Sometimes the only sensible response is to ignore the vanishingly infrequent exceptions - airlines don't usually allow pregnant women to fly, and demonetisation is comparatively rare - and just make sure that there is an escape clause somewhere: some overriding transaction that allows the system's users to put the books straight.
But often there is a problem in the customer's own conceptual and linguistic framework for dealing with a domain. Consider, for example, the notion of a telephone call. In the earliest days of the telephone system, the notion of a call was quite clear: subscriber A phones subscriber B, and the call begins when B's phone starts to ring and ends when either A or B puts the phone down. The word 'call', and some accompanying notion, has persisted in use until the present day, because it does serve some purposes quite adequately. But today's telephone system allows conference calls: A phones B; B adds C into the conversation by using the conference feature; then A puts the phone down and B and C continue talking: where is the call now? Or someone phones a 'chat line', where a constantly changing set of adolescents conduct a continuous conversation 24 hours a day. Or you phone the directory enquiries service, and the operator not only tells you the number you want, but also connects you to that number, using the Directory Assistance Call Completion feature. In the face of these more complex features, the original notion of a call begins to look very difficult to define.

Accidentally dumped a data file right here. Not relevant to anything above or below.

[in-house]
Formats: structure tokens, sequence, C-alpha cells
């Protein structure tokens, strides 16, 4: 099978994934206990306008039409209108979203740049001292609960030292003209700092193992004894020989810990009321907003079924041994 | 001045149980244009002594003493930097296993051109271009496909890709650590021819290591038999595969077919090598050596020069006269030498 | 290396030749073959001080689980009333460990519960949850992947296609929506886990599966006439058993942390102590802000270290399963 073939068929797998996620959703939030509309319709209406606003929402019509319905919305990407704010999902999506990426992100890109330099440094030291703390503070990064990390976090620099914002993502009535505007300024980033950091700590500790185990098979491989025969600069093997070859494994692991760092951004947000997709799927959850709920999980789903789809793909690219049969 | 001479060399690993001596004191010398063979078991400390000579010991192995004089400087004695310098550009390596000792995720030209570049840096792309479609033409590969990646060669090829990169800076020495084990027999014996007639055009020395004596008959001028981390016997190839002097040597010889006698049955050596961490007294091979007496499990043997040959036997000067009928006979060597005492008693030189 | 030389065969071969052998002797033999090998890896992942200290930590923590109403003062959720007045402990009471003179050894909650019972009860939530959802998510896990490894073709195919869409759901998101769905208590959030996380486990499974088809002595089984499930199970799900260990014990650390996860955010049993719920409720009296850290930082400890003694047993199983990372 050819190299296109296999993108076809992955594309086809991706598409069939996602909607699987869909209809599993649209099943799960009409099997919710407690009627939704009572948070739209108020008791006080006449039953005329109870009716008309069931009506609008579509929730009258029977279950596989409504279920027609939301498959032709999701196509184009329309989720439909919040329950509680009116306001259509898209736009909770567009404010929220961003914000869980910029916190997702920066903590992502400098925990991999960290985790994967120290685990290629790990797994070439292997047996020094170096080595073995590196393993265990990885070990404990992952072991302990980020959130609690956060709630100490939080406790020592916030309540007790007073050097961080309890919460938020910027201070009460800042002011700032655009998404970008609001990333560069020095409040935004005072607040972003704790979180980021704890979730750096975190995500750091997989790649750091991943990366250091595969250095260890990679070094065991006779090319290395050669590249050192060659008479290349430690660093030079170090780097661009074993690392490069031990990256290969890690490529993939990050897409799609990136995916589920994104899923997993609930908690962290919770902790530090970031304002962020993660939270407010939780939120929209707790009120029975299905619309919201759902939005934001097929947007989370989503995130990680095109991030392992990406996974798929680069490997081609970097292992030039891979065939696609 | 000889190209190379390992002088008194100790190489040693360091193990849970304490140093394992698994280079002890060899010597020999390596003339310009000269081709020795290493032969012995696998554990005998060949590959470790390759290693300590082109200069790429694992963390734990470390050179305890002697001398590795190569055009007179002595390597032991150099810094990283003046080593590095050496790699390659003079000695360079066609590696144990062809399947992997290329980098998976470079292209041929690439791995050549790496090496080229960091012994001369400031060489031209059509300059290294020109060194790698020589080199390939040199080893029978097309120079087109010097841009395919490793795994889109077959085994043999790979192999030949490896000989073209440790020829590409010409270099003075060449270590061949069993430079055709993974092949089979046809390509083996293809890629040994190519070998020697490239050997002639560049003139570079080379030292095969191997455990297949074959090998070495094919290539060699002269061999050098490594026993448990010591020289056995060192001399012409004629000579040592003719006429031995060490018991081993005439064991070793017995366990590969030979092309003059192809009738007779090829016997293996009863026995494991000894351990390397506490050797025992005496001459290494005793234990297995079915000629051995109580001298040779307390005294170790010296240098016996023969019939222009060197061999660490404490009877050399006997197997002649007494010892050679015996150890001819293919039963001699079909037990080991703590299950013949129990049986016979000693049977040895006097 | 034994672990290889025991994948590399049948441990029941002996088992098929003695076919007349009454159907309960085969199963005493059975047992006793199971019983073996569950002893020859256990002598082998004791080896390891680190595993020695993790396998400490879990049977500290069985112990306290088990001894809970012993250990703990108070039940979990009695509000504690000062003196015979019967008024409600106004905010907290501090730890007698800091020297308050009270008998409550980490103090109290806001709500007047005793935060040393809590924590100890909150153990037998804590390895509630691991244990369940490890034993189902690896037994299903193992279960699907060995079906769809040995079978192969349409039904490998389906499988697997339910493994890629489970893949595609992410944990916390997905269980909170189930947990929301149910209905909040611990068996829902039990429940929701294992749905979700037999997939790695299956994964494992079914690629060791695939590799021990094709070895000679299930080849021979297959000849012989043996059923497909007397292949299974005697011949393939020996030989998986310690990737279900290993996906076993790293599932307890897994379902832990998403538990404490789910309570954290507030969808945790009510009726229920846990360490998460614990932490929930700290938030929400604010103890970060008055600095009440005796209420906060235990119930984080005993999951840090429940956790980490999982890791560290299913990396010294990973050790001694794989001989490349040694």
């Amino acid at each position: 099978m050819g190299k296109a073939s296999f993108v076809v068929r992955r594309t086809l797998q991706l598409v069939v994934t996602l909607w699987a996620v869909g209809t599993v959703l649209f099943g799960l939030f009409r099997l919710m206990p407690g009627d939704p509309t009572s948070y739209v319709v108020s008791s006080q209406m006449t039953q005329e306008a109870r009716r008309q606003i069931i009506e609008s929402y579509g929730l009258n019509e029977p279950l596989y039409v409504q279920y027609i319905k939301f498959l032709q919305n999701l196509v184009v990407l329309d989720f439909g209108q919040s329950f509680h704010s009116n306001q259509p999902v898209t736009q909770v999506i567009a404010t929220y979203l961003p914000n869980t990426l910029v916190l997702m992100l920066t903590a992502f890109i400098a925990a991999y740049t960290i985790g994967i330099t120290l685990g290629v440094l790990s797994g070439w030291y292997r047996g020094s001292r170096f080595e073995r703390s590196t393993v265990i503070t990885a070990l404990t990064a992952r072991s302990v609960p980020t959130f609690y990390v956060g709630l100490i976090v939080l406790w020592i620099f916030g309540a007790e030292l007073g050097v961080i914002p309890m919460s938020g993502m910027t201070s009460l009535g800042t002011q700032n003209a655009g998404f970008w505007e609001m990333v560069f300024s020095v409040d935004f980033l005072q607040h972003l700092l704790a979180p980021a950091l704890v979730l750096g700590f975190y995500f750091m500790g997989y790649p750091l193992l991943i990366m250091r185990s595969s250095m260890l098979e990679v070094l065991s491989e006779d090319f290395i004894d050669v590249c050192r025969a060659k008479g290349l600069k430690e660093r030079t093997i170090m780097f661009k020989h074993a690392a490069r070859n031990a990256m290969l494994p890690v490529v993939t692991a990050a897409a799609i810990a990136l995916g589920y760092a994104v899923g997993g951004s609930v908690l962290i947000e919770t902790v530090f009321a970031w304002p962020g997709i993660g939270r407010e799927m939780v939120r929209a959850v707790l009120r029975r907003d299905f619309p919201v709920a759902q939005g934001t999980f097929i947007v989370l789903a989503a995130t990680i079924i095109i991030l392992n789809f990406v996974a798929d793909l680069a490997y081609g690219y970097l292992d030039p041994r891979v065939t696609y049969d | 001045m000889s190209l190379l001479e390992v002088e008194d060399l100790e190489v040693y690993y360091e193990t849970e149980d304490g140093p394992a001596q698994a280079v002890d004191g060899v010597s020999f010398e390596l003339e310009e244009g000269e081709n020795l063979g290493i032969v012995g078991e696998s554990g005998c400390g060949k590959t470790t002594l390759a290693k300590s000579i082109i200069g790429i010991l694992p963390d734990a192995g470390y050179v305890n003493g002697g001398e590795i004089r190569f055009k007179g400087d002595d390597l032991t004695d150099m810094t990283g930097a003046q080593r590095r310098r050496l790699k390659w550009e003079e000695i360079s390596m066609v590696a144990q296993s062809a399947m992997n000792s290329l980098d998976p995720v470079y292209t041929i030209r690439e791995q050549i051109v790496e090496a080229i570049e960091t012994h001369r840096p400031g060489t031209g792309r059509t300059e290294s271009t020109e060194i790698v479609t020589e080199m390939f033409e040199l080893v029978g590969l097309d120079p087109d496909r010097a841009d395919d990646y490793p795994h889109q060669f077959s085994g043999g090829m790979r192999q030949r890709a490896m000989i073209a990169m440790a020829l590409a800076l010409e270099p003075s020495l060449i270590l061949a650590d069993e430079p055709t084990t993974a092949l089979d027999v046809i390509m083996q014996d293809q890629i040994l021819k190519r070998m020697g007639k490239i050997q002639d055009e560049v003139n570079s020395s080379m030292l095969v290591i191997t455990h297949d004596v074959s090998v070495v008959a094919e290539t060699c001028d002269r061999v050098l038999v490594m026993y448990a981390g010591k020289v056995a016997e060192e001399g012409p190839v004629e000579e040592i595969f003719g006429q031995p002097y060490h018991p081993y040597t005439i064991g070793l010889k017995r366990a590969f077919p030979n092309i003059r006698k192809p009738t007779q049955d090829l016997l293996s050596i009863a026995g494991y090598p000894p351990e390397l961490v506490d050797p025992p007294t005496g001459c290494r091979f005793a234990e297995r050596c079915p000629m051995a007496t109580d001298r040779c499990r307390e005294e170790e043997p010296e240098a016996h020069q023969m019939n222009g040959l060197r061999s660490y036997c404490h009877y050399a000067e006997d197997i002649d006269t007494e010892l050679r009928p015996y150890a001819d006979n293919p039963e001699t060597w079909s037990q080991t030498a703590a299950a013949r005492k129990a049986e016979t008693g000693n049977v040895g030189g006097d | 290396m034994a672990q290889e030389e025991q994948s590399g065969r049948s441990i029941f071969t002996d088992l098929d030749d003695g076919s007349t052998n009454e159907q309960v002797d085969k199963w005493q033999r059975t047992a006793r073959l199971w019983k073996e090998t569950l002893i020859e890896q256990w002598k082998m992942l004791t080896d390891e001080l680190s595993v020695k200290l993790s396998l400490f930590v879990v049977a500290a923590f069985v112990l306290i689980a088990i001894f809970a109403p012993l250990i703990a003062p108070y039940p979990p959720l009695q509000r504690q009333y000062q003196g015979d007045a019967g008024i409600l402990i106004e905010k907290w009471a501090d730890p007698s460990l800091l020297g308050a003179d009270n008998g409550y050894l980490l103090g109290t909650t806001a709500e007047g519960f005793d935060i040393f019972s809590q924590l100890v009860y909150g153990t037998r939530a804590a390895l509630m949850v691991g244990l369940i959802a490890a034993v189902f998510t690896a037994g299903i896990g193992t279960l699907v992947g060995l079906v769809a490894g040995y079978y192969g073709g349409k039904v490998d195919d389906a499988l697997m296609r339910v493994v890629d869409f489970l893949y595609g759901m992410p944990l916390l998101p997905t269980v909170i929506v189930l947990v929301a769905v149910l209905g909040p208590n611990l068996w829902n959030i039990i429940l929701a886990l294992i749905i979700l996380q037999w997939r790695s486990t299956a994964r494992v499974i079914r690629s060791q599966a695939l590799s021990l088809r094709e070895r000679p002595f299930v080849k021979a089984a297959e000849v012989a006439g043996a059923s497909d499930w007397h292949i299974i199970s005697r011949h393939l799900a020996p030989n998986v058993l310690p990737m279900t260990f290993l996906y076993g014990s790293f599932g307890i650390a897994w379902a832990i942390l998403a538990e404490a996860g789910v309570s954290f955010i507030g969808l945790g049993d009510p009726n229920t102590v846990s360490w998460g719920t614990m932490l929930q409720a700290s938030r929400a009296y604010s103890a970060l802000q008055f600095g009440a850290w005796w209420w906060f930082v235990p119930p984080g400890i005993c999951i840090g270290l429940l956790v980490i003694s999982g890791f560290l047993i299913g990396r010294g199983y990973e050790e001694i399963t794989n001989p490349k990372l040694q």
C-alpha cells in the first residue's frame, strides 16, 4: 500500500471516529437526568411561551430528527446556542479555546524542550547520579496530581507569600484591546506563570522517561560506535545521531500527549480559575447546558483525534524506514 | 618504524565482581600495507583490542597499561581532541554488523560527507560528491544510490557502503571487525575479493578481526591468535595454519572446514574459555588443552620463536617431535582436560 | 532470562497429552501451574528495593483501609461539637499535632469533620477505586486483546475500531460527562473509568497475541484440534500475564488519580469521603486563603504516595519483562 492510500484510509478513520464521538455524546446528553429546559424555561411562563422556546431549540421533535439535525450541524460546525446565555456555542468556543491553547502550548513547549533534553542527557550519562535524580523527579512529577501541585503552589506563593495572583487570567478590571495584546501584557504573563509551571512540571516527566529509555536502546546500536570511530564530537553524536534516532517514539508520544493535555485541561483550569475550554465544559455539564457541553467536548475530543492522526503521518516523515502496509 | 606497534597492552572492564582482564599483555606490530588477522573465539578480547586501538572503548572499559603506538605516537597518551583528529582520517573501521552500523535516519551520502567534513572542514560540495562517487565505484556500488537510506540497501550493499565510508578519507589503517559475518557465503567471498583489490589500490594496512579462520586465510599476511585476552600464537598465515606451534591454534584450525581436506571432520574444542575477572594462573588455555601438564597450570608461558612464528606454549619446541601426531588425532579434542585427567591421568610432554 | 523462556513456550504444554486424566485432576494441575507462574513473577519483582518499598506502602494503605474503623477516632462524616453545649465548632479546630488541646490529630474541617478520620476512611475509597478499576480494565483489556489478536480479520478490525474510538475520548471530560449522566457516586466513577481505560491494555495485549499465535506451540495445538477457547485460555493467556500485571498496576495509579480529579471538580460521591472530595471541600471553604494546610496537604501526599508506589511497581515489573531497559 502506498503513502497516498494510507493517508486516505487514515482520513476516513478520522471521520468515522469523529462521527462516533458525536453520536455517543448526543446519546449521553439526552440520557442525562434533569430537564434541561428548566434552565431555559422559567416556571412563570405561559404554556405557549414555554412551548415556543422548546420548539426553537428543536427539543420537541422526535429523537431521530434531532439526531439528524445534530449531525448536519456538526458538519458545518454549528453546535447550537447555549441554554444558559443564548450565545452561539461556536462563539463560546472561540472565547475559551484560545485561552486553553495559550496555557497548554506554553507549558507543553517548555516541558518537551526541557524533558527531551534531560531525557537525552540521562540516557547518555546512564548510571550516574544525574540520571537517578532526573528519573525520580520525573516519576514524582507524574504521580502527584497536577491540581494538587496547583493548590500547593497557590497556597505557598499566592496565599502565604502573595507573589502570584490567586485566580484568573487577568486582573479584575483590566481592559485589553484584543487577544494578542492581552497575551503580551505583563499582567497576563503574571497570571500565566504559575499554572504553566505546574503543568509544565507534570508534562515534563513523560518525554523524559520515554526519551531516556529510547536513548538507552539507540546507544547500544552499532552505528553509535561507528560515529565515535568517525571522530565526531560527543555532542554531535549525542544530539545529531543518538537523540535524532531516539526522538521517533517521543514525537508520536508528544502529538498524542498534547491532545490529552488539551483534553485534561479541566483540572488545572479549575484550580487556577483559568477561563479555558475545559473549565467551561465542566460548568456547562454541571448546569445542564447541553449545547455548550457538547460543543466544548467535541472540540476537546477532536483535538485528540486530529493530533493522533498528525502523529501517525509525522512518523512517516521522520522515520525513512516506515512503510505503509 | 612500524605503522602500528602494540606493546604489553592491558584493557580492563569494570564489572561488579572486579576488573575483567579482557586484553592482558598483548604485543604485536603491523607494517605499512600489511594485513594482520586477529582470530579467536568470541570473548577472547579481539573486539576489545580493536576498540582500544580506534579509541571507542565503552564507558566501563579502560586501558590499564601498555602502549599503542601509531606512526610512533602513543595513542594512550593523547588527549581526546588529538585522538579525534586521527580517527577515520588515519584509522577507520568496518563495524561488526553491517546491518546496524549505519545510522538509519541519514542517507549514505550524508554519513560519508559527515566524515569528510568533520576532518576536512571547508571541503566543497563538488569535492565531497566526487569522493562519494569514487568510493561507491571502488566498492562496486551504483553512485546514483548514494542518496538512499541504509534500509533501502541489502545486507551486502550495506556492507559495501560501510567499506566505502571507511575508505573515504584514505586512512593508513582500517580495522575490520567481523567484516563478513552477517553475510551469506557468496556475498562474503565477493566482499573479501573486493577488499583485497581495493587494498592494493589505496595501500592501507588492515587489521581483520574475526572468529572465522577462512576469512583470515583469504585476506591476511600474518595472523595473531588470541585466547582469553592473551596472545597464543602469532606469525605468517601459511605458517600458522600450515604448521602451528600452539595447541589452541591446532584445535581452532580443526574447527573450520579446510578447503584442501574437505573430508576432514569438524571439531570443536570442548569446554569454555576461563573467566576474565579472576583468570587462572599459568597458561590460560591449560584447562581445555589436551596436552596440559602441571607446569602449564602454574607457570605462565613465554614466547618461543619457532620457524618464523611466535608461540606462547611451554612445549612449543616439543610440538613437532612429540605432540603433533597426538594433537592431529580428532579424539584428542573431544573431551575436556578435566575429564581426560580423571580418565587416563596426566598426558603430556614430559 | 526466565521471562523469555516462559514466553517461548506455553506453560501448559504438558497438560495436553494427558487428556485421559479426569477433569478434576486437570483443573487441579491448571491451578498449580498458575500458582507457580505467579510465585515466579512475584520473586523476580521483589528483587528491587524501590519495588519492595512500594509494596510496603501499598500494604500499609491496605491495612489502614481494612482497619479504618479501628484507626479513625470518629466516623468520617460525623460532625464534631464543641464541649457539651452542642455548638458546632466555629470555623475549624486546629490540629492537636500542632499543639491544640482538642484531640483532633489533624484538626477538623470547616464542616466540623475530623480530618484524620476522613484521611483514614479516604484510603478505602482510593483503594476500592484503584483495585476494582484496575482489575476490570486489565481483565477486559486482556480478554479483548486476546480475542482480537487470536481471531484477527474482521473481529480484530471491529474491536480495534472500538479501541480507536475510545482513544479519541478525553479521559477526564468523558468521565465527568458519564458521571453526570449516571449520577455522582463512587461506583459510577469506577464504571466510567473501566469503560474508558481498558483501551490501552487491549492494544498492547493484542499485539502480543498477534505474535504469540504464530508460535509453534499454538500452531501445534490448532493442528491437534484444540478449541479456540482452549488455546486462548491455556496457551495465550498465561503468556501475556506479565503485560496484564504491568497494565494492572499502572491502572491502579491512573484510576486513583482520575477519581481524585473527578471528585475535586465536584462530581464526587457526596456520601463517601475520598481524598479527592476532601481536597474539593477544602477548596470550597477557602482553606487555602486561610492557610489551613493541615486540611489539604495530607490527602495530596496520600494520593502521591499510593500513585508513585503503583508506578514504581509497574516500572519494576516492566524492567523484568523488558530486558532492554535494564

And so it is. Probably the single notion of a 'call' should now be abandoned; but replacements are needed for many of the purposes it serves. How are such replacements to be defined? This is an important question, and one that software developers can not ignore.
8 The Narrow Bridge
The bridge between the informal and the formal is provided by what I have called 'abstractions', which you may be more comfortable calling 'interpretations'. On one side of the bridge you have informal descriptions by which significant phenomena - perhaps classes of individuals, or events, or predicates - can be recognised in the domain. On the other side you have the symbols by which these phenomena will be denoted in our formal descriptions.